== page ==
QUESTION: Is this the first high-level meeting between – let’s say, with President Putin in the last couple years?

MS HARF: With – I can check on that. The Secretary has met with Foreign Minister Lavrov, as you know.

QUESTION: I understand, but with Putin, this is the first —

MS HARF: Let me check on that.

QUESTION: Right. You said that he speaks regularly with the Russian foreign minister —

MS HARF: He does.

QUESTION: — and we know, but he’s meeting the president this time.

MS HARF: Correct, which is different.

QUESTION: What would you – one, why go to Russia and meet with him? What do you hope to hear from him? And two, what’s different that facilitates this trip from the last several months? I mean, the Ukraine crisis has ebbed and flowed, but it’s still raging, essentially.

MS HARF: Well, I’m not sure I have much analysis to do on what’s different. This just was a time that made sense. I think it’s important to hear and to speak to President Putin about all of these issues directly. Obviously, he talks to Foreign Minister Lavrov quite a bit, but these are all very serious issues, and given that we’re going there, we thought it made sense to meet with President Putin.

QUESTION: Was – is the meeting being done at the request of the Russians or the Americans?

MS HARF: We always make these decisions jointly about where we will meet and when.

QUESTION: Okay. Can I change topics?

MS HARF: Sure.

QUESTION: Could I just ask you about Indonesia? Indonesia is turning back hundreds of Muslim Burmese. Do you have any comment on that?

MS HARF: I hadn’t seen that. I’m happy to check.

QUESTION: Okay.

QUESTION: And you just announced that the Secretary’s going to Beijing. The —

MS HARF: Yes.

QUESTION: And that’s 16th and —

MS HARF: I think the 16th and 17th. Let me check. Yes, the 16th and 17th.

QUESTION: And the Indian prime minister is going to be there also.

MS HARF: At the same time?

QUESTION: I don’t know. On Thursday, I think he’s going to be going onward.

MS HARF: Okay.

QUESTION: Is there any possibility of Secretary stopping in India on the way back?

MS HARF: I have not heard that any stop – additional stops will be made. The Secretary was just in India, as you know, not too long ago.

QUESTION: Yeah.

QUESTION: Speaking of China —

MS HARF: We’re stopping in Seattle on the way back, actually. Yes.

QUESTION: All right. Okay.

QUESTION: Speaking of China, Marie, the president of Djibouti just announced that the Chinese are welcome to build a military base in Djibouti. Do you have any information on that or any reaction?

MS HARF: I hadn’t seen that, but during our meetings in Djibouti, certainly we had very good and positive conversations about our military presence there. The Secretary spoke publicly about this, as did the Djiboutians, so this is a partnership we care deeply about, and certainly, they’ve been very close partners in the fight against counterterrorism that we use that base for.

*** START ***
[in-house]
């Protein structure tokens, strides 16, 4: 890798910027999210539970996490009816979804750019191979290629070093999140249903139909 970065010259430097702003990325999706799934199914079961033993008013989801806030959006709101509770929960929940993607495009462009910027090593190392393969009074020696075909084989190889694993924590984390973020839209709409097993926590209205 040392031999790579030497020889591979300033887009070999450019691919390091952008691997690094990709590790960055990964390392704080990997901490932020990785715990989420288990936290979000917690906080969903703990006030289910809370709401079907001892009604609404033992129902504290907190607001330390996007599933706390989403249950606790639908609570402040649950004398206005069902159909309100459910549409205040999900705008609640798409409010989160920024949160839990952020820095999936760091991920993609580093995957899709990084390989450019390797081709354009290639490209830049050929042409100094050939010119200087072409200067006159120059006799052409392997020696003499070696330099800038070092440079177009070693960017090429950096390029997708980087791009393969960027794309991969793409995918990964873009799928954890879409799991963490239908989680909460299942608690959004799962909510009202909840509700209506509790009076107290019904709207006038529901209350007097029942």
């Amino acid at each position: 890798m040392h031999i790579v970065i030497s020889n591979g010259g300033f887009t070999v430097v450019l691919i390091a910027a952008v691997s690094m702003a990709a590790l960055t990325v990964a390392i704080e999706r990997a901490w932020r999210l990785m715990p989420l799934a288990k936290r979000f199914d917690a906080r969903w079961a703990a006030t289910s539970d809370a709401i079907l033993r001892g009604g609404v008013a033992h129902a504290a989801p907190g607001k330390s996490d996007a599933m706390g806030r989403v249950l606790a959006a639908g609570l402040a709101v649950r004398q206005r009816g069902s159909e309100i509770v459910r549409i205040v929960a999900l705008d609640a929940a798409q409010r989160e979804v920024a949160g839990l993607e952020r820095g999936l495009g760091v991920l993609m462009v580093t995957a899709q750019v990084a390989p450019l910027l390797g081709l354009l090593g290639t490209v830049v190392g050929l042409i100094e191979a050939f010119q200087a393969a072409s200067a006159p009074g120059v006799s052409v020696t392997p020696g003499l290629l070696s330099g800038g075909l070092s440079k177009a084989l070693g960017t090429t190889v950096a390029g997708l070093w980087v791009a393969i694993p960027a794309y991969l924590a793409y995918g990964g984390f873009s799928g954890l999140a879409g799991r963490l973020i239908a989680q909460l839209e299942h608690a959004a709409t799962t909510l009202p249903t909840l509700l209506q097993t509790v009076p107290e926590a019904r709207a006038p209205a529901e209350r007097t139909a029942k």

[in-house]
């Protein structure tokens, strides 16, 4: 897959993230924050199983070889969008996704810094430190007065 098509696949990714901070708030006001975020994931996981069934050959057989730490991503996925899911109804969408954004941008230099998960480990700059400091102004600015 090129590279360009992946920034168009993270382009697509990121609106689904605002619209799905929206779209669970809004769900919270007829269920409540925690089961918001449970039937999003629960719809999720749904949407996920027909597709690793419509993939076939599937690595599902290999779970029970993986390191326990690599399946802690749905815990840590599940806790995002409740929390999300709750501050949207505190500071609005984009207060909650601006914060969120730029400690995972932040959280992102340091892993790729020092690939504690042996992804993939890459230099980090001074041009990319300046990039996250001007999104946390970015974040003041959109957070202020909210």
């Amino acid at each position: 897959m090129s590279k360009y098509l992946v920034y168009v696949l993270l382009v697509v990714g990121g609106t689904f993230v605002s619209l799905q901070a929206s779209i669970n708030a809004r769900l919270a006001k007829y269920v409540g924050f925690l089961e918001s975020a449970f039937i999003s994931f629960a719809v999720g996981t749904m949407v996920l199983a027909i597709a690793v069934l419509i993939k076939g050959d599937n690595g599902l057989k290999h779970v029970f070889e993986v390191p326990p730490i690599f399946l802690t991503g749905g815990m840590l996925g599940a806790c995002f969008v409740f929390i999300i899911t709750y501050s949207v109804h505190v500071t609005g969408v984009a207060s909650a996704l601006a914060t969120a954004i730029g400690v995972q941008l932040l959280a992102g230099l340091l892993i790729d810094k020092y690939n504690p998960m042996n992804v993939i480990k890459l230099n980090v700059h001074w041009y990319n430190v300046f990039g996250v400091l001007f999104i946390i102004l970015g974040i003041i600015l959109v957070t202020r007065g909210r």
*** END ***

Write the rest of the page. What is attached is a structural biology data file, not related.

QUESTION: If this is proven to be true, would that alarm you or disappoint you? Would you pressure the Djibouti Government to take back its welcome?

MS HARF: Given I haven’t heard the reports, I’m probably not going to delve into analysis on that.

Yes.

QUESTION: With regard to the trip tomorrow – or today and tomorrow, you said it made sense given where we are now to have this meeting now with President Putin. What are the conditions about where we are right now that prompted a meeting with the president of Russia?

MS HARF: Yeah, trying to tease out what the colloquial means there more specifically. Well, as I said, this is – given the fact that we’re going to Sochi, we thought it makes sense – made sense to meet with the president. I think given where we are in Syria and the fact that we believe that we need to get back to some sort of political transition dialogue, that we believe we need to get back to a diplomatic process, that we haven’t seen a lot of movement there in the past months, I think this is one of the reasons. Also, given we’re close to the Iran deadline on the nuclear negotiations and the Russians have been in lockstep with us on that issue, but also given what’s going on in Ukraine – the continued violations of Minsk, the continued aggression by the Russian separatist forces – these are all topics that we thought it made sense to discuss now.

QUESTION: Could I ask about the summit?

MS HARF: Sure.

QUESTION: Okay. Now there’s a lot of talk around town, I’m sure that you are aware, that there has been a snub of the United States —

MS HARF: I know.

QUESTION: — that nobody’s attending —

MS HARF: I’ve seen some of that talk.